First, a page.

[Ip-health] Politico: Naming names helped Obama get fast-track back on track
thiru at keionline.org
Wed May 13 23:08:13 PDT 2015
The White House named names. And not 24 hours later, President Barack Obama
and his aides had a deal to get fast-track back on track.
After resistant Democrats scuttled a vote Tuesday to move forward on one of
Obama’s signature goals — authority to negotiate details of an upcoming
Pacific trade pact — the president called resistant Democrats to the White
House. Then his aides took the unusual step of releasing a list of which
Democrats on Capitol Hill say the agreement they reached the next day to
move forward on the legislation extracted real concessions from Republican
leadership. But in the end, the dramatic gesture of voting against their
own president got Democrats little beyond delaying the vote to open debate
on Obama’s trade agenda to Thursday, instead of Tuesday.
White House officials said the agreement that will now open debate on the
trade package on Thursday only seems like a dramatic turnaround because
Tuesday’s doom and gloom was overblown. The president’s trade agenda is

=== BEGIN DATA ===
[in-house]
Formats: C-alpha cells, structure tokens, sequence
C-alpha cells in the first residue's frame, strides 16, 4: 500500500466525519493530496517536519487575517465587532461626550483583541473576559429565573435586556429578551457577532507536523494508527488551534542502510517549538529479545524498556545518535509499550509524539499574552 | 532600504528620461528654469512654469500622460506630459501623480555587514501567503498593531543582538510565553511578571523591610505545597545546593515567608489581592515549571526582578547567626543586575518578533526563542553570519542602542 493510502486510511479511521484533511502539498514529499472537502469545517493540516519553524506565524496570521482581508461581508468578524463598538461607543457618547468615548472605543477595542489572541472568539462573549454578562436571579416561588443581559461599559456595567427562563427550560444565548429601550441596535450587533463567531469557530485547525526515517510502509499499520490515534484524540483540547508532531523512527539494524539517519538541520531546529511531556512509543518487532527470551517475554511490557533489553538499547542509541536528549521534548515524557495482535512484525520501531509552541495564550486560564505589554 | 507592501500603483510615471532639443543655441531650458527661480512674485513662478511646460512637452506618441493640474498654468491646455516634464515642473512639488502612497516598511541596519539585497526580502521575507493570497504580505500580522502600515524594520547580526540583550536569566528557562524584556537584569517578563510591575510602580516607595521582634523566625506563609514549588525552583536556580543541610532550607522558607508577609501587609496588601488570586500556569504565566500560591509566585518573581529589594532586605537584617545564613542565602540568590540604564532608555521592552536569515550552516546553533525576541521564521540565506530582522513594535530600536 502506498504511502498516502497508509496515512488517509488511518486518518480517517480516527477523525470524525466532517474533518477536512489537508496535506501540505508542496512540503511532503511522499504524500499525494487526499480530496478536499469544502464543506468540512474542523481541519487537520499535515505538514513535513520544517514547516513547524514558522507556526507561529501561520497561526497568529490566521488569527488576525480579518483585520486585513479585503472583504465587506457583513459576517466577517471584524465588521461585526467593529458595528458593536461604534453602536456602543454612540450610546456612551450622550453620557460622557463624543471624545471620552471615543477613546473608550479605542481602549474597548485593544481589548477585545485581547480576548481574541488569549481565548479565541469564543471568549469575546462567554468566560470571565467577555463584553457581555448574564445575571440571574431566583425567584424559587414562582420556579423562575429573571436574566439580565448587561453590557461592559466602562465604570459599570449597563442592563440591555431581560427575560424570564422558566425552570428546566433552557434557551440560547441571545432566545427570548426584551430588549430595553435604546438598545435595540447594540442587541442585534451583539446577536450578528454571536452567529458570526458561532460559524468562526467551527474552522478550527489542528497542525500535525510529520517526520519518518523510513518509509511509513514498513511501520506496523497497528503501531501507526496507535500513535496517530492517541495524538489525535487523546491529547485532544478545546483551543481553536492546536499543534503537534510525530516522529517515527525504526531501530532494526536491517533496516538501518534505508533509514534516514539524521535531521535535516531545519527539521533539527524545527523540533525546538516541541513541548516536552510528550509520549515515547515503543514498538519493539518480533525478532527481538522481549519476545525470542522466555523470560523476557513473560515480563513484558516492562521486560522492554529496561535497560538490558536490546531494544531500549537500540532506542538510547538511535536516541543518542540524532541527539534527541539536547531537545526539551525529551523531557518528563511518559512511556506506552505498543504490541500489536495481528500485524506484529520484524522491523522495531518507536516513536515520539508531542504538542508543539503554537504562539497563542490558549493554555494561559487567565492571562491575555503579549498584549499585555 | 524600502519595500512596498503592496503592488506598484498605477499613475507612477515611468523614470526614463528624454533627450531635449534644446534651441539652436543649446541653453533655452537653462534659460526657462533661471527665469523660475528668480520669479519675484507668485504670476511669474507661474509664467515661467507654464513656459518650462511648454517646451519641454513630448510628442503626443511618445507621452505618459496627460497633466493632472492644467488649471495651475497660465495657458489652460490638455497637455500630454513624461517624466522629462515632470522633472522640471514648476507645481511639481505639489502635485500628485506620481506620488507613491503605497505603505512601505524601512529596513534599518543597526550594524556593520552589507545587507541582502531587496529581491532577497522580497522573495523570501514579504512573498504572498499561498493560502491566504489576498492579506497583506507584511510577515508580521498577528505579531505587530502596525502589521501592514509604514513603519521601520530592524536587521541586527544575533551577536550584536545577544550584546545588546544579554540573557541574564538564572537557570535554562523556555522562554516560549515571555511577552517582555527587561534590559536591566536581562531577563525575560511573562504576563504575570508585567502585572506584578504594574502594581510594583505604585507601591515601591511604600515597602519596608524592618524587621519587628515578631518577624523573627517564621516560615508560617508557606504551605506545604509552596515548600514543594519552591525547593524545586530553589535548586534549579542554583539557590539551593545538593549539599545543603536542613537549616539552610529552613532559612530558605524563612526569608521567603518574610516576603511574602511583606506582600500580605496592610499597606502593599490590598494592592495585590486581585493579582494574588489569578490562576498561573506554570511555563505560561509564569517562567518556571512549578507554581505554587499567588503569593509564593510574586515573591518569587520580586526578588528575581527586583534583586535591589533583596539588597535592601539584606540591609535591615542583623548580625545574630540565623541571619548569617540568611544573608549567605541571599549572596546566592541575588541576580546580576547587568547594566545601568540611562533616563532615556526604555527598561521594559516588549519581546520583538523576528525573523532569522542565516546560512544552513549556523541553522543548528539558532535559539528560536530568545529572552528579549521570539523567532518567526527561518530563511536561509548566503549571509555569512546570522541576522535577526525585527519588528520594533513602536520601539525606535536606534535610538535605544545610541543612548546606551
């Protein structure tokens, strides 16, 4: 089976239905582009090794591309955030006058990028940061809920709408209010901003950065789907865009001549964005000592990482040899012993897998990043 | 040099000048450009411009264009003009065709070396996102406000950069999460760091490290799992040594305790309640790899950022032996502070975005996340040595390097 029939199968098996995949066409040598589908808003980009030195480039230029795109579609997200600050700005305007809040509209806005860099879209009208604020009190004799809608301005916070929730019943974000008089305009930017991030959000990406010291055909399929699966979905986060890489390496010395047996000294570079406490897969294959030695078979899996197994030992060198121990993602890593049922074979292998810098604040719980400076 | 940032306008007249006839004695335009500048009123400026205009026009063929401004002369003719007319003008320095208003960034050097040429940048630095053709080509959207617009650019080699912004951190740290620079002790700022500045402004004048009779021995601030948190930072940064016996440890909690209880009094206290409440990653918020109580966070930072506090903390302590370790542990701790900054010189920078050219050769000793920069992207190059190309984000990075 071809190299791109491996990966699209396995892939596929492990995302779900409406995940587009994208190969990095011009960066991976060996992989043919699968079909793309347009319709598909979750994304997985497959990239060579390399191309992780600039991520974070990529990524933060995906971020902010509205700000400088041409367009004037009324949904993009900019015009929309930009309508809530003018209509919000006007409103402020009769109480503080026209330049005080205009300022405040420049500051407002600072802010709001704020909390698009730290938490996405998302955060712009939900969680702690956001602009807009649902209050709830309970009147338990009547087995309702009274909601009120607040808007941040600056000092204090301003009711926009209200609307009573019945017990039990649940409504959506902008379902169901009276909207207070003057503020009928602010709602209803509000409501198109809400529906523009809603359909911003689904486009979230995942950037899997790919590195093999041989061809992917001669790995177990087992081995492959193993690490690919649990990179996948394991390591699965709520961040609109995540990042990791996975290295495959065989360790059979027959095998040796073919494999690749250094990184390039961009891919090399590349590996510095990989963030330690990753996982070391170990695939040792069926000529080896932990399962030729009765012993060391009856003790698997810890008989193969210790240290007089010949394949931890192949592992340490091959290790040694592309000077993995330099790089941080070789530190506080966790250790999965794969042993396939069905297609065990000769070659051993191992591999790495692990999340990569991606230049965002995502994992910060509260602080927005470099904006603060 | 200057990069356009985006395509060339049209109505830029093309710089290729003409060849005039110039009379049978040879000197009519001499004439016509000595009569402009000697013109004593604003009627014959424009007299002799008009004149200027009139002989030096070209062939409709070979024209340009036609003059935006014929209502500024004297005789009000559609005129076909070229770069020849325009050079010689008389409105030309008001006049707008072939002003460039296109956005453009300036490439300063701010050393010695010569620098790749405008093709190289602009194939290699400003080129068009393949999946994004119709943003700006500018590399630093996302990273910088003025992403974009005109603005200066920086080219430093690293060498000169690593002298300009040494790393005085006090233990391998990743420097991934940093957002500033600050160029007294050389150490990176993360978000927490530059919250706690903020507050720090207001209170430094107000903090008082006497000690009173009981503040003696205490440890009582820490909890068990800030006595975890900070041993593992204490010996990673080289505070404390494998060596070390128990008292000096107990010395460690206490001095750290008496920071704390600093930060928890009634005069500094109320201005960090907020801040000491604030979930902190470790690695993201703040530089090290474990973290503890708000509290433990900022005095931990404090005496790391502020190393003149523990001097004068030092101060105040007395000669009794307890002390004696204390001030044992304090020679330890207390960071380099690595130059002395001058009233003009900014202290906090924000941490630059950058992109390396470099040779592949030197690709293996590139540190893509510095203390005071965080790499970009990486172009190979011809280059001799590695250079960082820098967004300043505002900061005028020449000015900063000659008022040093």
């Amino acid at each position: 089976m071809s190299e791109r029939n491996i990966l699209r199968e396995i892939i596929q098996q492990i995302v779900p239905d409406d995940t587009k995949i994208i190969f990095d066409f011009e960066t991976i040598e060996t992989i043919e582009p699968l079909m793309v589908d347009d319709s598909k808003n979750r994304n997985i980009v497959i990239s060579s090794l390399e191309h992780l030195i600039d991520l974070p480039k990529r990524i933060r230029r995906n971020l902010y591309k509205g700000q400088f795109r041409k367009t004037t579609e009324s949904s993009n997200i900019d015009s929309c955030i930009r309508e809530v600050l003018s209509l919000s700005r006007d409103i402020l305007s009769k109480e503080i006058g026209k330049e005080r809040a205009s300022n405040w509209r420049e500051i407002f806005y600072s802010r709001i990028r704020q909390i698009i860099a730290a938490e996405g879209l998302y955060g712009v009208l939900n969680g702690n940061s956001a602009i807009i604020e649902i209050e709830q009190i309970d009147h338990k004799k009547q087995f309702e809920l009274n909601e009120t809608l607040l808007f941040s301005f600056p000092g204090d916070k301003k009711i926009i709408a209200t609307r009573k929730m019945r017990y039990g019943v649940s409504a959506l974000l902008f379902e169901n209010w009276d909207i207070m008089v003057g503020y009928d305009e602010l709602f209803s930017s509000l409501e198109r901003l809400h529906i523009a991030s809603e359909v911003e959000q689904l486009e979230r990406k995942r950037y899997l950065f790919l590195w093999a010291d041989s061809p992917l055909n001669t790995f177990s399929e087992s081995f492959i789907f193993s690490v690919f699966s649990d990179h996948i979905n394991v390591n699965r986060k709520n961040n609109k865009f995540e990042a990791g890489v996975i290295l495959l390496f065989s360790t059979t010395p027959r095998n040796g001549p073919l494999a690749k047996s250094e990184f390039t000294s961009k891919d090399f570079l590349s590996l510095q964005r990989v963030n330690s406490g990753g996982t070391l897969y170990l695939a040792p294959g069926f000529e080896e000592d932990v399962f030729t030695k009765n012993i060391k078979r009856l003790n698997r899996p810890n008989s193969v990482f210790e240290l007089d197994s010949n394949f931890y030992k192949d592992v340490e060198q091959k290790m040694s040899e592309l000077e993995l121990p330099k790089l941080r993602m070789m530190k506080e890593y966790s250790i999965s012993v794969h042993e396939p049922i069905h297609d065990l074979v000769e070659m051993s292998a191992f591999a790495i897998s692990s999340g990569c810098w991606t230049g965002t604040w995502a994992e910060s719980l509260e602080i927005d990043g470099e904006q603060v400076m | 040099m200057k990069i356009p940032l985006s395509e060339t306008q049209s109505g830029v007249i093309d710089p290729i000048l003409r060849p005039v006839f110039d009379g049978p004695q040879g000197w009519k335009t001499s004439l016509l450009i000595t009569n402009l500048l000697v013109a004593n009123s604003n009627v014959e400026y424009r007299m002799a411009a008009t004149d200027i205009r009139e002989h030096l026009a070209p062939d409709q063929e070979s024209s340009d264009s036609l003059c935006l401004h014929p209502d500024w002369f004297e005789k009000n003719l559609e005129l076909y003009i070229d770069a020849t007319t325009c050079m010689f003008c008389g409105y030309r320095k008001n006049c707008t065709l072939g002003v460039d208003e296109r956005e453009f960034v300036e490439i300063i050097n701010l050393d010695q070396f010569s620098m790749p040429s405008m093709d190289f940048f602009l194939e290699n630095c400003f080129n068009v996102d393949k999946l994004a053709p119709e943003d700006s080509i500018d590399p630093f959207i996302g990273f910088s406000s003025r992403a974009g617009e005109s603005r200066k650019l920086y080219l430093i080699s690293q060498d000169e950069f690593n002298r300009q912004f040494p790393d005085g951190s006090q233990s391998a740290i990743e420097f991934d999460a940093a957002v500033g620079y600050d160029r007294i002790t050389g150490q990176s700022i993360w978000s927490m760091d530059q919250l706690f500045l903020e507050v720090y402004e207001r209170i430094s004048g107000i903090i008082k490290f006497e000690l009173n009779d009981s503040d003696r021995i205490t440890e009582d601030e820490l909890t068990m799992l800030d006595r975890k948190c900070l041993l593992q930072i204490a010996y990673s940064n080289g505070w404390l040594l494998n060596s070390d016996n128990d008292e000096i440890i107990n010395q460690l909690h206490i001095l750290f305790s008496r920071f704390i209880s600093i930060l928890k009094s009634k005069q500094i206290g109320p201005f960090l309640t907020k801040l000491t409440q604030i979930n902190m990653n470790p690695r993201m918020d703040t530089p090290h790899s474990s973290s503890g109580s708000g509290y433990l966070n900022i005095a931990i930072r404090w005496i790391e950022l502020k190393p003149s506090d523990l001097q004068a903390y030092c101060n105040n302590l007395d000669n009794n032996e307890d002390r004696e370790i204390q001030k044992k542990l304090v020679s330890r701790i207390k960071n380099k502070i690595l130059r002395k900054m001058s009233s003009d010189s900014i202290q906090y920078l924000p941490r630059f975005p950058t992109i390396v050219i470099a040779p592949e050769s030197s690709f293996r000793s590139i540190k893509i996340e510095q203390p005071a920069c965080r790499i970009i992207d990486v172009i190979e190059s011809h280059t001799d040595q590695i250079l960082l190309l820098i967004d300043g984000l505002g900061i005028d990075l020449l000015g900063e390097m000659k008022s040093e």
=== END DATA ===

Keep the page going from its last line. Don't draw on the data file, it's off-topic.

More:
moving again, on its way through the Senate and off to the much more
problematic House. And the president has regained the momentum.
This time, Obama aides strategically put out word to reporters of the
meeting, even before senators had arrived at the White House. Shortly after
the meeting ended, they released the list: the seven Democrats who’d voted
for fast-track in committee, plus Sens. Heidi Heitkamp (D-N.D.), Patty
Murray (D-Wash.) and Tim Kaine (D-Va.).
A few hours before, every Senate Democrat except Tom Carper of Delaware had
publicly rebuked his trade effort. Now the White House put on the spot the
other nine who had either publicly or privately indicated they would
support the underlying fast-track and Trade Adjustment Assistance package,
but who voted against opening debate.
In other words, the president had more than enough votes just in the room
to get the trade bill moving. According to senators who were there, the
president took his time, spending 90 minutes to explain why they needed to
get their act together. He said he didn’t really care about the Chinese
currency manipulation bill or anything else that Senate Minority Leader
Harry Reid (D-Nev.) and other
Democrats were insisting had to be packaged together to let the fast-track
bill, known as Trade Promotion Authority, move forward. Do the bills, don’t
do them — whatever. Just give him TPA, he said, showing even less interest
in internal Senate machinations than he usually does.
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